Appropriate manual physical therapy techniques (e.g., maneuvers that resolve pelvic, abdominal and/or hip muscular trigger points, lengthen muscle contractures, and release painful scars and other connective tissue restrictions), if appropriately-trained clinicians are available, should be offered to patients who present with pelvic floor tenderness. Pelvic floor strengthening exercises (e.g., Kegel exercises) should be avoided. Clinical Principle Standard (Evidence Strength Grade A)

The guidelines are flexible, because every patient is unique and different. It’s still important to start with conservative interventions, especially pelvic floor physical therapy.

Our therapists are specially trained to treat PBS/IC and use a hands-on and whole-body approach, tailored to each individual:

  • Manual myofascial release (abdomen, pelvic, back and hips)
  • Joint mobilization
  • Fascial release around skin, nerves and ligaments
  • Trigger point release
  • Functional dry needling

Other tools or techniques in pelvic physical therapy include:

  • Biofeedback: special sensors can help you learn to retrain the pelvic muscles in both relaxation and coordination with other muscle groups
  • Electrical stimulation: electrical stimulation desensitizes the nerves and calms pain and spasms

Physical therapy does more than just work with your muscles. It can also help assess your posture and gait. Faulty movement patterns can affect the pelvic and hip muscles that could contribute or be a cause of IC/PBS symptoms.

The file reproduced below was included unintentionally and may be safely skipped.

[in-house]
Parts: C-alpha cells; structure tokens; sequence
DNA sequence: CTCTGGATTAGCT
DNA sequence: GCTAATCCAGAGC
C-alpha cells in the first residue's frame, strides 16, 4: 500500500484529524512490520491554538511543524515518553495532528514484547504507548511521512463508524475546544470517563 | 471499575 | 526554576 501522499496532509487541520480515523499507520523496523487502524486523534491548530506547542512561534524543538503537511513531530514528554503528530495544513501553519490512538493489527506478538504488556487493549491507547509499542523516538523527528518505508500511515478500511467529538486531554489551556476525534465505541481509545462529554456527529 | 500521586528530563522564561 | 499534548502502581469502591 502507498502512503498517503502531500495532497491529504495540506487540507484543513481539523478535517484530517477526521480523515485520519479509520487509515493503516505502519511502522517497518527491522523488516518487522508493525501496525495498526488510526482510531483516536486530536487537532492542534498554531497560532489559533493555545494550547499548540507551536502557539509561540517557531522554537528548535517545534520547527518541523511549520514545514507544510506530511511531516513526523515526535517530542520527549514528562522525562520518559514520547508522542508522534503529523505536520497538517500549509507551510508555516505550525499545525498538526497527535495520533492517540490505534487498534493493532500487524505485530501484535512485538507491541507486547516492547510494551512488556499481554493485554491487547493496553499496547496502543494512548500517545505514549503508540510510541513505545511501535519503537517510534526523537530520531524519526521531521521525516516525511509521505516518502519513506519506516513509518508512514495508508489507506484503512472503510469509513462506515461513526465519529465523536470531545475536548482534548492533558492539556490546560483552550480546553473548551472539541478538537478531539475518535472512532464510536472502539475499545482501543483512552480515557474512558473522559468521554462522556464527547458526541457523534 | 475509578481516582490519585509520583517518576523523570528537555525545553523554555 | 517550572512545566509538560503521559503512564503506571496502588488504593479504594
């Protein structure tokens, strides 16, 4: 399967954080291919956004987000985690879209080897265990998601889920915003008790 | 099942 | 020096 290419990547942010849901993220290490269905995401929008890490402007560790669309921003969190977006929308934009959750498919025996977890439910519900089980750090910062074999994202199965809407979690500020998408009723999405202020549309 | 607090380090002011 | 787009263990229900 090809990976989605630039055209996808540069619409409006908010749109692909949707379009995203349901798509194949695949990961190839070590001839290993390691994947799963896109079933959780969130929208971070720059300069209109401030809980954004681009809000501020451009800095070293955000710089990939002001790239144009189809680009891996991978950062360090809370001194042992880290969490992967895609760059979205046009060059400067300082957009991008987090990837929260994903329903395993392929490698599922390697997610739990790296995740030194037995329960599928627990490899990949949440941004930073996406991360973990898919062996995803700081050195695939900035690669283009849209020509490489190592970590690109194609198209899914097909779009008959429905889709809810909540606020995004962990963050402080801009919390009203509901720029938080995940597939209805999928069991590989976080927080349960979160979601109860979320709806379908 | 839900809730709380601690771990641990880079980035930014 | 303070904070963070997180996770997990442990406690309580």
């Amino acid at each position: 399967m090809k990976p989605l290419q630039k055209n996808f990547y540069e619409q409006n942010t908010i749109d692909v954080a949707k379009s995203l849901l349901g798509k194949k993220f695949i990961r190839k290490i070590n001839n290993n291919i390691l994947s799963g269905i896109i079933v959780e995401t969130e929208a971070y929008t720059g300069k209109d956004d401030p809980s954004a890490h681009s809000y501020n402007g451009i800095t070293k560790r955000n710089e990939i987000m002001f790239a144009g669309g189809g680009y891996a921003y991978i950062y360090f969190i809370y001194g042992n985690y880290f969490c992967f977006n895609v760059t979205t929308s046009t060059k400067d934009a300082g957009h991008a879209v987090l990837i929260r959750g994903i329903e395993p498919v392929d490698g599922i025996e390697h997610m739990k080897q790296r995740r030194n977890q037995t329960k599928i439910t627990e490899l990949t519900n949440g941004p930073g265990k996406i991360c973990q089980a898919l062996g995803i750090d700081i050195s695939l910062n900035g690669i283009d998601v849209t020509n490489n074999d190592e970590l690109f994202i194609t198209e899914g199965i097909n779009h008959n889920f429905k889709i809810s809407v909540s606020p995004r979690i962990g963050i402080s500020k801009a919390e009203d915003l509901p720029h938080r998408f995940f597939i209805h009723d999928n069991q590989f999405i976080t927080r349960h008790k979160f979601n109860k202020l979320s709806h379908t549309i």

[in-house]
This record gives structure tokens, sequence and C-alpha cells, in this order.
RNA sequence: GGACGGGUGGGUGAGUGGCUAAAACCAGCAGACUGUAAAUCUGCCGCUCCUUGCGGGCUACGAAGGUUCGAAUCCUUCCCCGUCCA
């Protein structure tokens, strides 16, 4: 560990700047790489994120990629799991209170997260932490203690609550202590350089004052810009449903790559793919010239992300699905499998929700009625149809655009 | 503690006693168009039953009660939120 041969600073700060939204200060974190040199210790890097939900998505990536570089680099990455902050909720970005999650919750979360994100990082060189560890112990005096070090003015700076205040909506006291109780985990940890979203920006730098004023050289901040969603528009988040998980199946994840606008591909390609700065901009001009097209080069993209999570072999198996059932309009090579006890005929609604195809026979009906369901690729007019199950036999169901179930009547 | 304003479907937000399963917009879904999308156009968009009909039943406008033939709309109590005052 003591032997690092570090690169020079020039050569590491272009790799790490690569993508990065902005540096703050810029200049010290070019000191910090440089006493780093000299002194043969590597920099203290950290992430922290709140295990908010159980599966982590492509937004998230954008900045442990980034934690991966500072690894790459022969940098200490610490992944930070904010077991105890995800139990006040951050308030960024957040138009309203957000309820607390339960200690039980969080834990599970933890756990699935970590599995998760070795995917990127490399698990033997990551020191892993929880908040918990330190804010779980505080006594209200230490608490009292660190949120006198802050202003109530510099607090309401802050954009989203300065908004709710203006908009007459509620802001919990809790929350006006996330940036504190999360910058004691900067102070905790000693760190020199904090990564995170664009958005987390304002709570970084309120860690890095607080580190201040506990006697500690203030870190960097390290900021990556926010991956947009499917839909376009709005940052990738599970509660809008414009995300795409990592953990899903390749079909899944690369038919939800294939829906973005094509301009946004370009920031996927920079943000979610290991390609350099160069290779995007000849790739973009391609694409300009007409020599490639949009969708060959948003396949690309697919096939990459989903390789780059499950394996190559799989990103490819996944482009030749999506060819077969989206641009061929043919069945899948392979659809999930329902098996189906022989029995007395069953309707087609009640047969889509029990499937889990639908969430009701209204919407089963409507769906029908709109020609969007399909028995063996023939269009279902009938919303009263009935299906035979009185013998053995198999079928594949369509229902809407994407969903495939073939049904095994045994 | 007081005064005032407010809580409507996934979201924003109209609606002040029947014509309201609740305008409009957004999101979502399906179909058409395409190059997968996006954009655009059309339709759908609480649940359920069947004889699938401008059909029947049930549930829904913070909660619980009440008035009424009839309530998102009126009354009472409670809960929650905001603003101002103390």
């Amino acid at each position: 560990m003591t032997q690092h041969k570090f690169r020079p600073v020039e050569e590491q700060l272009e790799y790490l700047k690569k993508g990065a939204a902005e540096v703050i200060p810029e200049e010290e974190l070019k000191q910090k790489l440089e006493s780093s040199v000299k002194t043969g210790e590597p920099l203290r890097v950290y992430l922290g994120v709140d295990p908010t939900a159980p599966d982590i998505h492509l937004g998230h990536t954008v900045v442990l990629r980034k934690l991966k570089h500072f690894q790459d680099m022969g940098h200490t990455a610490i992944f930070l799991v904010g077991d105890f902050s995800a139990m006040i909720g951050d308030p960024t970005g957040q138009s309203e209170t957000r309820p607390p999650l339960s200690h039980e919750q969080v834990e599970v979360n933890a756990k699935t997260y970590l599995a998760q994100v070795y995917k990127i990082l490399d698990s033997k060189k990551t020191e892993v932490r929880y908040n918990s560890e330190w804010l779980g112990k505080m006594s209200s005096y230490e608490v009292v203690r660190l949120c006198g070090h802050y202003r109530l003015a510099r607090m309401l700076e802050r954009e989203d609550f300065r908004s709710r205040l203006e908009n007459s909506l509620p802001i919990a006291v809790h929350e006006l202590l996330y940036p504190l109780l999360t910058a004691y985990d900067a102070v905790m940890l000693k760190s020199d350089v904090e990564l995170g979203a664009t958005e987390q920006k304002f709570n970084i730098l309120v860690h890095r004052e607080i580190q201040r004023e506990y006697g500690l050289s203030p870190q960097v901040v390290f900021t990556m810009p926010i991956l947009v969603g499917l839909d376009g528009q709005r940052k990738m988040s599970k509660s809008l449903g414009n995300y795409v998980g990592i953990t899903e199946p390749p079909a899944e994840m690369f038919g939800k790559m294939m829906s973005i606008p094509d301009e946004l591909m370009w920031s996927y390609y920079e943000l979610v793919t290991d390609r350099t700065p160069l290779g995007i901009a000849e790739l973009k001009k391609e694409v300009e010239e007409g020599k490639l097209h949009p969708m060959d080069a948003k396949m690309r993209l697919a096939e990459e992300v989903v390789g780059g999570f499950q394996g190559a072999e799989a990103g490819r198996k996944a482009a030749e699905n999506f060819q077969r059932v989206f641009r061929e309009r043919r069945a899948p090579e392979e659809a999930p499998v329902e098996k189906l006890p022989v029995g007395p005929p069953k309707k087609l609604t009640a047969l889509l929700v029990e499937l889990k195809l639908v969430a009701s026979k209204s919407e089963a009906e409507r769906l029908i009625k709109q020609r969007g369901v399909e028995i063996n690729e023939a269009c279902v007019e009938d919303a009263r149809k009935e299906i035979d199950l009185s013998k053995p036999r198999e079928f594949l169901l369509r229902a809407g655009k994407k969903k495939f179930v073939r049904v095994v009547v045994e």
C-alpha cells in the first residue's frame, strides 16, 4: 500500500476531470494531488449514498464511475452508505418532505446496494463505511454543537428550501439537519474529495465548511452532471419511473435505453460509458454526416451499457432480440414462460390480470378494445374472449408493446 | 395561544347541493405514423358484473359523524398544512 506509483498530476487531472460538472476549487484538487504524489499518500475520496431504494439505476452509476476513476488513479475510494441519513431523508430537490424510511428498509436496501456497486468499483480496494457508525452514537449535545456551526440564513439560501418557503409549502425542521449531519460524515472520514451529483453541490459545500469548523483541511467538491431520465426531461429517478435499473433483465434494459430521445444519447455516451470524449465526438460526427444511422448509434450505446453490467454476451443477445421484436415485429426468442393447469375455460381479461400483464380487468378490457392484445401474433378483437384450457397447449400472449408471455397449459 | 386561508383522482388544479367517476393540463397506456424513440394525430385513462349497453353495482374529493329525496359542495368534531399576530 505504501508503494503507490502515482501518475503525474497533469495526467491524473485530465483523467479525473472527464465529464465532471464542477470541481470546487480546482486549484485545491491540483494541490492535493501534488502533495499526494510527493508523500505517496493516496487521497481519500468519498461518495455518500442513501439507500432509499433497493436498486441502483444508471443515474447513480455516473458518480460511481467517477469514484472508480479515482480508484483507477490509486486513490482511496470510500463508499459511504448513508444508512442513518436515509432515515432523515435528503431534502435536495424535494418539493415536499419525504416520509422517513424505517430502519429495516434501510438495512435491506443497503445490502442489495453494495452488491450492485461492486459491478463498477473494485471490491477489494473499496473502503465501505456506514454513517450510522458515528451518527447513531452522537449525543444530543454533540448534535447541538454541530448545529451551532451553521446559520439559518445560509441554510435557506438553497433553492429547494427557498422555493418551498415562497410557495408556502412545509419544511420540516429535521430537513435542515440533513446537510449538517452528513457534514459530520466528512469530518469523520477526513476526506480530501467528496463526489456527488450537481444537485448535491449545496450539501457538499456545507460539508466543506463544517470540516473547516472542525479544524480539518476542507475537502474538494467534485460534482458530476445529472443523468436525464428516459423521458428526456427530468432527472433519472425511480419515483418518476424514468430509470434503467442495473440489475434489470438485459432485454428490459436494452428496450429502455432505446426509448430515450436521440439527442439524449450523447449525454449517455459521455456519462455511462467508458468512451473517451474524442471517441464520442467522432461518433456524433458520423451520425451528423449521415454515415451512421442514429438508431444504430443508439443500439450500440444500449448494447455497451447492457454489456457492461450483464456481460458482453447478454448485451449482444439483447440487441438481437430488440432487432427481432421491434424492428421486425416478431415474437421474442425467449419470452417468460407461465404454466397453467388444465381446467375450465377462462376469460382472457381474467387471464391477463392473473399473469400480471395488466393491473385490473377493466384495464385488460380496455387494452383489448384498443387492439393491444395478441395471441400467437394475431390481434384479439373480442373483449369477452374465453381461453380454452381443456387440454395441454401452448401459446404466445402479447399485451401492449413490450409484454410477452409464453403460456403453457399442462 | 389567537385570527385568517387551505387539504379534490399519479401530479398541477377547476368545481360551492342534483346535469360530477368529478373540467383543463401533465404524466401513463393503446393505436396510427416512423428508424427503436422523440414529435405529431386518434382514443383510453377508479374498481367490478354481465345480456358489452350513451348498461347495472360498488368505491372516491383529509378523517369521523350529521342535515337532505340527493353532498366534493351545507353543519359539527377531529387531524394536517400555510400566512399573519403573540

A home program and self-treatment may also include:

  • Flexibility and stability exercises designed for the individual
  • Self-treatment or educating a partner in the manual treatment
  • Sleep hygiene
  • Urinary and bowel function
  • Sexual function
  • Relaxation (breathing, mindfulness, guided imagery)
  • Neuroscience of pain

IC/PBS is truly a multifactorial dysfunction, and a multi-disciplinary approach is best. Research supports the important role that specially trained physical therapists play in this rehabilitation process.

Do you have IC/PBS? Contact us today to start your journey to living pain-free >

Weiss JM. Pelvic floor myofascial trigger points: manual therapy for interstitial cystitis and the urgency-frequency syndrome. J Urol. 2001:166(6): 2226-2231

Fitzgerald MP, Anderson Ru et al. Urological Pain Collaborative Research Network. Randomized multicenter feasibility trial of myofascial physical therapy for the treatment of urological chronic pelvic pain syndromes. JUrol. 2009;182(2): 570-580

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About the Author:

Co-founder of N2 Physical Therapy, Terri received her Physical Therapy Degree from the University of Colorado Health Sciences Center.

Terri brings a diverse background in neurological, orthopedic and sports medicine physical therapy to her practice, and has expanded her focus to include pelvic floor rehabilitation, perinatal and oncology physical therapy. Terri holds certifications in the Feldenkrais Method, Manual Lymphatic Drainage and Trigger Point Dry Needling.